Minnesota hands-free law begins Aug. 1

Drivers will no longer be able to legally use their hands to control a cell phone as of Aug. 1 in Minnesota.
Chad Smith

Because of the dangers posed by distracted driving, Minnesota joined 17 other states, plus Washington, D.C., in passing a hands-free law that goes into effect Aug. 1. But what exactly does “hands-free” mean?

“To break it down in the simplest terms, you cannot have a phone in your hand at all while driving,” says Fillmore County Sherriff John DeGeorge. “As of Aug. 1, you can’t even have a cell phone in your hand and hold it up to your ear to make a phone call. Of course, text messages aren’t going to be legal as well.”

DeGeorge stressed that it won’t be legal to pull out a cell phone even if drivers are stopped at a stoplight or sign.

“Technically, you’re still driving,” DeGeorge said. “As of Aug. 1, if you’re going to make a phone call in the car, drivers will need some sort of built-in device that will help you make that call. For example, a bluetooth-enabled audio system would be legal. Most newer cars these days have something like that built in.”

Many drivers use phones equipped with GPS systems that help them navigate in unfamiliar areas. DeGeorge says that use is still legitimate, but with conditions.

“If you’re going to a place like Target Field but haven’t been there before, it’s OK to punch in the directions before you put the vehicle in motion,” he said. “You can listen to the turn-by-turn directions while you’re driving, as long as you aren’t using it in any way with your hands while you’re driving.”

Rushford Police officer Kaylee Inglett said the key to being legal is not having a phone in your hand for any reason while you’re driving.

“We can definitely see other drivers who have their phones in hand and up to their ears just driving down the road,” she said. “It’s not too hard to spot someone talking on their phone while driving. Sometimes we see distracted driving just by how they’re moving down the road, too. It’s a lot of the same signs as impaired driving.”

DeGeorge said the average citizen may not realize it, but their car can instantly become a several-thousand-pound missile moving at a high rate of speed when the driver isn’t focused on the road. Impaired driving affects judgement and slows a driver’s reaction time. Distracted driving does some of the same things.

“It takes your attention away from the road and the other vehicles,” DeGeorge said. “It slows your reaction time. How much ground can someone cover while they’re typing out a text message behind the wheel and going 55 to 60 miles per hour? You aren’t going to stop on a dime. If you look up and find yourself weaving out of your line and another car is coming at you, it might be the same thing as pointing a weapon at them. That’s basically what’s happening in that situation.”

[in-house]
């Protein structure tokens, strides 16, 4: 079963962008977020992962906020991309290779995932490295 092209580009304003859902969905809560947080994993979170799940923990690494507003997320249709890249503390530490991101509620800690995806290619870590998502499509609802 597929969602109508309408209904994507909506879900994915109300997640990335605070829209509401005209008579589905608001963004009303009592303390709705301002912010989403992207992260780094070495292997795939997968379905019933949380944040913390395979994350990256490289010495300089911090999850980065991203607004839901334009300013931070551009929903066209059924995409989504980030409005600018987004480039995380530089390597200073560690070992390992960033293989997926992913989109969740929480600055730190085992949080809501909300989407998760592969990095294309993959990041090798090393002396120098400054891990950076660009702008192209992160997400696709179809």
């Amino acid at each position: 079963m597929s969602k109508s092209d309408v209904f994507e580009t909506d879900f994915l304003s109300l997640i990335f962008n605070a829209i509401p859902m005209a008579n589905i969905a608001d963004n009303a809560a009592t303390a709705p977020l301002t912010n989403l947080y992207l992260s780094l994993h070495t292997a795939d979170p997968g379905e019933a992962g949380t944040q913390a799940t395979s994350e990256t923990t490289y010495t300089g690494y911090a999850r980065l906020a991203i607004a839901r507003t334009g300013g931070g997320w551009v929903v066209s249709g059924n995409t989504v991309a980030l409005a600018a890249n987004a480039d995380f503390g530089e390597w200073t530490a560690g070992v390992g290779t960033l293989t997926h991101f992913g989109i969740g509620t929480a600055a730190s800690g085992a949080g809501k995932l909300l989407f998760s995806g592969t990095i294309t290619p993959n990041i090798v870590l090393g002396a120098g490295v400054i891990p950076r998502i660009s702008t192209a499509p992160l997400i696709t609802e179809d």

Distracted driving is a problem everywhere, and it has cost lives in southeast Minnesota. As a witness to such a fatal accident, DeGeorge stressed it’s something he’ll never forget, both as a law enforcement officer and a human being.

“For me, it was an instant feeling of regret for what happened,” he said. “When you think that just minutes earlier, this person was safely driving down the road and a split-second decision to do something like read or send a text message resulted in someone innocent being killed.

“It wasn’t something like a crime of passion. Someone didn’t spend all day drinking at a bar and get behind the wheel. It was someone that could have been on their way home, to church, or to a kid’s school event. It didn’t have to happen. It’s not a malicious act. It’s someone doing something as simple as not paying attention and wound up having the most tragic results possible.”

There will be an escalating series of fines starting on Aug. 1. The first ticket is $50 and an appearance in court, which also will include court fees. The next ticket will jump to $275, as do any subsequent tickets. Also, there are court fees with each ticket.

“It was so important to law enforcement officers around the state to get this law passed. We see so many distracted drivers every day,” Inglett said. “The numbers are there when we talk about distracted driving. Not looking at the road and not paying attention to your surroundings when you’re driving a huge metal object can be just as detrimental and deadly as impaired driving.”

Inglett is a young officer who hasn’t had to respond to a tragic accident from distracted driving yet. That doesn’t mean she hasn’t seen and spoken to people who’ve been involved in that type of accident.

“During my training at the police academy, we heard a talk from someone that had killed another driver while they were distracted,” she recalled. “The lasting impact those words had on our class was incredible. We were able to see crime scene photos from the case, so even though we weren’t there firsthand, we saw what the worst results could look like.

“The pictures of the victim and the vehicles were heartbreaking. A simple decision like picking up someone’s phone took somebody else’s life.”